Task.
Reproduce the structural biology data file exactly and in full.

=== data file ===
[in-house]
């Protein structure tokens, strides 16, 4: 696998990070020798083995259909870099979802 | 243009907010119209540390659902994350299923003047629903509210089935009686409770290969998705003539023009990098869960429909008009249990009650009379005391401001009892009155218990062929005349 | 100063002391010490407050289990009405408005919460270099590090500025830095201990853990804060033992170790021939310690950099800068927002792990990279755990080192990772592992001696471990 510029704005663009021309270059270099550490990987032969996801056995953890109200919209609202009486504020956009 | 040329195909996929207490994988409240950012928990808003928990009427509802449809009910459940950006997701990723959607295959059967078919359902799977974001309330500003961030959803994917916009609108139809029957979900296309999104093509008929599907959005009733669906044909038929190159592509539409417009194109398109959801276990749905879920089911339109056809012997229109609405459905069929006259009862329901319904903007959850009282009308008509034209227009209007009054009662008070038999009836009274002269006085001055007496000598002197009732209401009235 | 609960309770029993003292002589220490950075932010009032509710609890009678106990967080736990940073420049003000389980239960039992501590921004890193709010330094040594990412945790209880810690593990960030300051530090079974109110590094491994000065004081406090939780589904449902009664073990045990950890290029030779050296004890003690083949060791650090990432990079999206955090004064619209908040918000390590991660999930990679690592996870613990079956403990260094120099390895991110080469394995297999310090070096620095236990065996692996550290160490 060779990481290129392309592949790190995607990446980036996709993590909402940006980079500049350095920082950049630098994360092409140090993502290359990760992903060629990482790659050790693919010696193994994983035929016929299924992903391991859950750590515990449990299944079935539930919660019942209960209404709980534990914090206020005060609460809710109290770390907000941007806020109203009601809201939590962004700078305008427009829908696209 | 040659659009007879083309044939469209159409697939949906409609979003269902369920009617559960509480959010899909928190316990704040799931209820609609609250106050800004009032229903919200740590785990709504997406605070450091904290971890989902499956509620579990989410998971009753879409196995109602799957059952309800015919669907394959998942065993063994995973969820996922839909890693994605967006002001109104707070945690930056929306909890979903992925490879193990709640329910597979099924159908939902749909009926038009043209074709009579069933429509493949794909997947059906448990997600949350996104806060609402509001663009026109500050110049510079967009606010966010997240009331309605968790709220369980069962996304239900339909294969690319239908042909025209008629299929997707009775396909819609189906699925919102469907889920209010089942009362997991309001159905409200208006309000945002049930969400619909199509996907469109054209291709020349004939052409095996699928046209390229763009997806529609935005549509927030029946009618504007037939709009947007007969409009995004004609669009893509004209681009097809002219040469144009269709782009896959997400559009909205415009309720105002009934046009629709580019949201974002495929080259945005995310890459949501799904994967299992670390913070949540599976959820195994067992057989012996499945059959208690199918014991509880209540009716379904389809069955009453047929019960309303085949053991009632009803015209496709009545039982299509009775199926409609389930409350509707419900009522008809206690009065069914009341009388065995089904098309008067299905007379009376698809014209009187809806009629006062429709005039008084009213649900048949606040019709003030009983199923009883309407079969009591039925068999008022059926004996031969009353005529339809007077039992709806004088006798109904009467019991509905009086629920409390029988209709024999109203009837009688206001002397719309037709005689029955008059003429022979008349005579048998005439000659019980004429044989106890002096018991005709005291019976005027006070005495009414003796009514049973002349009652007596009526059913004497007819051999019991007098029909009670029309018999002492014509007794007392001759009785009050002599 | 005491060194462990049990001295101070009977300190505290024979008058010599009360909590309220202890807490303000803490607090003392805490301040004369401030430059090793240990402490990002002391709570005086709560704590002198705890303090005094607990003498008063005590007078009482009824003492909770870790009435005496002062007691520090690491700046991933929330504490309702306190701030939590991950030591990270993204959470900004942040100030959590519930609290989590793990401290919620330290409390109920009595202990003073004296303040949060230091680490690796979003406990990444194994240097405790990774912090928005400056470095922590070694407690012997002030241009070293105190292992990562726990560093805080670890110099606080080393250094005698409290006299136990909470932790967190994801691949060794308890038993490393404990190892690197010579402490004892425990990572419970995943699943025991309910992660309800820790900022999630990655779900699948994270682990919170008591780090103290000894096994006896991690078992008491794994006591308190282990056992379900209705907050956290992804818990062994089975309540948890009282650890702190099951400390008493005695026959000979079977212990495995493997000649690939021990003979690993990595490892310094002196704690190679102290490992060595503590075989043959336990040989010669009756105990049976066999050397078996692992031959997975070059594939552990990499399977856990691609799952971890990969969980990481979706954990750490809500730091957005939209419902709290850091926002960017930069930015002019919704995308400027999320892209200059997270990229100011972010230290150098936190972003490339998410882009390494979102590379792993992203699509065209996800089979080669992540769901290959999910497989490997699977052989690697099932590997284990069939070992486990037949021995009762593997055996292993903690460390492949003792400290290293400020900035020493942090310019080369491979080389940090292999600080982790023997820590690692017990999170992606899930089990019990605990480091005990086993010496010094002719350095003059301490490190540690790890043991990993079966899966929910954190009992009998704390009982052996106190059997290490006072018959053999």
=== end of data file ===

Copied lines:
[in-house]
């Protein structure tokens, strides 16, 4: 696998990070020798083995259909870099979802 | 243009907010119209540390659902994350299923003047629903509210089935009686409770290969998705003539023009990098869960429909008009249990009650009379005391401001009892009155218990062929005349 | 100063002391010490407050289990009405408005919460270099590090500025830095201990853990804060033992170790021939310690950099800068927002792990990279755990080192990772592992001696471990 510029704005663009021309270059270099550490990987032969996801056995953890109200919209609202009486504020956009 | 040329195909996929207490994988409240950012928990808003928990009427509802449809009910459940950006997701990723959607295959059967078919359902799977974001309330500003961030959803994917916009609108139809029957979900296309999104093509008929599907959005009733669906044909038929190159592509539409417009194109398109959801276990749905879920089911339109056809012997229109609405459905069929006259009862329901319904903007959850009282009308008509034209227009209007009054009662008070038999009836009274002269006085001055007496000598002197009732209401009235 | 609960309770029993003292002589220490950075932010009032509710609890009678106990967080736990940073420049003000389980239960039992501590921004890193709010330094040594990412945790209880810690593990960030300051530090079974109110590094491994000065004081406090939780589904449902009664073990045990950890290029030779050296004890003690083949060791650090990432990079999206955090004064619209908040918000390590991660999930990679690592996870613990079956403990260094120099390895991110080469394995297999310090070096620095236990065996692996550290160490 060779990481290129392309592949790190995607990446980036996709993590909402940006980079500049350095920082950049630098994360092409140090993502290359990760992903060629990482790659050790693919010696193994994983035929016929299924992903391991859950750590515990449990299944079935539930919660019942209960209404709980534990914090206020005060609460809710109290770390907000941007806020109203009601809201939590962004700078305008427009829908696209 | 040659659009007879083309044939469209159409697939949906409609979003269902369920009617559960509480959010899909928190316990704040799931209820609609609250106050800004009032229903919200740590785990709504997406605070450091904290971890989902499956509620579990989410998971009753879409196995109602799957059952309800015919669907394959998942065993063994995973969820996922839909890693994605967006002001109104707070945690930056929306909890979903992925490879193990709640329910597979099924159908939902749909009926038009043209074709009579069933429509493949794909997947059906448990997600949350996104806060609402509001663009026109500050110049510079967009606010966010997240009331309605968790709220369980069962996304239900339909294969690319239908042909025209008629299929997707009775396909819609189906699925919102469907889920209010089942009362997991309001159905409200208006309000945002049930969400619909199509996907469109054209291709020349004939052409095996699928046209390229763009997806529609935005549509927030029946009618504007037939709009947007007969409009995004004609669009893509004209681009097809002219040469144009269709782009896959997400559009909205415009309720105002009934046009629709580019949201974002495929080259945005995310890459949501799904994967299992670390913070949540599976959820195994067992057989012996499945059959208690199918014991509880209540009716379904389809069955009453047929019960309303085949053991009632009803015209496709009545039982299509009775199926409609389930409350509707419900009522008809206690009065069914009341009388065995089904098309008067299905007379009376698809014209009187809806009629006062429709005039008084009213649900048949606040019709003030009983199923009883309407079969009591039925068999008022059926004996031969009353005529339809007077039992709806004088006798109904009467019991509905009086629920409390029988209709024999109203009837009688206001002397719309037709005689029955008059003429022979008349005579048998005439000659019980004429044989106890002096018991005709005291019976005027006070005495009414003796009514049973002349009652007596009526059913004497007819051999019991007098029909009670029309018999002492014509007794007392001759009785009050002599 | 005491060194462990049990001295101070009977300190505290024979008058010599009360909590309220202890807490303000803490607090003392805490301040004369401030430059090793240990402490990002002391709570005086709560704590002198705890303090005094607990003498008063005590007078009482009824003492909770870790009435005496002062007691520090690491700046991933929330504490309702306190701030939590991950030591990270993204959470900004942040100030959590519930609290989590793990401290919620330290409390109920009595202990003073004296303040949060230091680490690796979003406990990444194994240097405790990774912090928005400056470095922590070694407690012997002030241009070293105190292992990562726990560093805080670890110099606080080393250094005698409290006299136990909470932790967190994801691949060794308890038993490393404990190892690197010579402490004892425990990572419970995943699943025991309910992660309800820790900022999630990655779900699948994270682990919170008591780090103290000894096994006896991690078992008491794994006591308190282990056992379900209705907050956290992804818990062994089975309540948890009282650890702190099951400390008493005695026959000979079977212990495995493997000649690939021990003979690993990595490892310094002196704690190679102290490992060595503590075989043959336990040989010669009756105990049976066999050397078996692992031959997975070059594939552990990499399977856990691609799952971890990969969980990481979706954990750490809500730091957005939209419902709290850091926002960017930069930015002019919704995308400027999320892209200059997270990229100011972010230290150098936190972003490339998410882009390494979102590379792993992203699509065209996800089979080669992540769901290959999910497989490997699977052989690697099932590997284990069939070992486990037949021995009762593997055996292993903690460390492949003792400290290293400020900035020493942090310019080369491979080389940090292999600080982790023997820590690692017990999170992606899930089990019990605990480091005990086993010496010094002719350095003059301490490190540690790890043991990993079966899966929910954190009992009998704390009982052996106190059997290490006072018959053999």